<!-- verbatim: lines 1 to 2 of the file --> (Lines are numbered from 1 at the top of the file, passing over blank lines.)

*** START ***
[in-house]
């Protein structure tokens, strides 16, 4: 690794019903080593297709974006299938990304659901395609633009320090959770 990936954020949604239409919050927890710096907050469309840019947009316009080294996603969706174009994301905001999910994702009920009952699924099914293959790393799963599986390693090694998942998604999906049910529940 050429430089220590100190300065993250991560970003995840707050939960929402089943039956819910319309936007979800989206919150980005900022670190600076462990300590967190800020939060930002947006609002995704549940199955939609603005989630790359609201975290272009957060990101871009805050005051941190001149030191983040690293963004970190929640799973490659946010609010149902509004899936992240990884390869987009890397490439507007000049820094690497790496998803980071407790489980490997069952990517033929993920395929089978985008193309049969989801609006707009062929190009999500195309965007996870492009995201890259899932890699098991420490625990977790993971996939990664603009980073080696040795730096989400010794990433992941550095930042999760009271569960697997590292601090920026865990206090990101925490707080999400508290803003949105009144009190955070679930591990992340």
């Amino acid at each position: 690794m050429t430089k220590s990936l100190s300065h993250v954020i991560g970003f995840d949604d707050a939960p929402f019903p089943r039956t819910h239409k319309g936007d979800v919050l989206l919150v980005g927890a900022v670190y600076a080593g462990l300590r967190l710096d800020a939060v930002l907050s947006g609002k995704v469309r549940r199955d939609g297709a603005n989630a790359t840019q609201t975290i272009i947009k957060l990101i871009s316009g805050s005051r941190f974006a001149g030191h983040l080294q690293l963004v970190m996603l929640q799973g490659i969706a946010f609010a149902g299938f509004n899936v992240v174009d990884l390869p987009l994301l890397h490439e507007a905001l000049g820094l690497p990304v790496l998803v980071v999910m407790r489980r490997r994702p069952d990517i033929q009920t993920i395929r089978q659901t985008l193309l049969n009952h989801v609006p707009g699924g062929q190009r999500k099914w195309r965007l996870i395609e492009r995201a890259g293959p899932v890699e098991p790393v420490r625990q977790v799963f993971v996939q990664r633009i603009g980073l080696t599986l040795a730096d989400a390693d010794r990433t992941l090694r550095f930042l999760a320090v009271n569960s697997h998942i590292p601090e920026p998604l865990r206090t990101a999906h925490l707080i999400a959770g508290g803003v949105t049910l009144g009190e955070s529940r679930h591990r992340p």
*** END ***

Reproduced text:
[in-house]
């Protein structure tokens, strides 16, 4: 690794019903080593297709974006299938990304659901395609633009320090959770 990936954020949604239409919050927890710096907050469309840019947009316009080294996603969706174009994301905001999910994702009920009952699924099914293959790393799963599986390693090694998942998604999906049910529940 050429430089220590100190300065993250991560970003995840707050939960929402089943039956819910319309936007979800989206919150980005900022670190600076462990300590967190800020939060930002947006609002995704549940199955939609603005989630790359609201975290272009957060990101871009805050005051941190001149030191983040690293963004970190929640799973490659946010609010149902509004899936992240990884390869987009890397490439507007000049820094690497790496998803980071407790489980490997069952990517033929993920395929089978985008193309049969989801609006707009062929190009999500195309965007996870492009995201890259899932890699098991420490625990977790993971996939990664603009980073080696040795730096989400010794990433992941550095930042999760009271569960697997590292601090920026865990206090990101925490707080999400508290803003949105009144009190955070679930591990992340």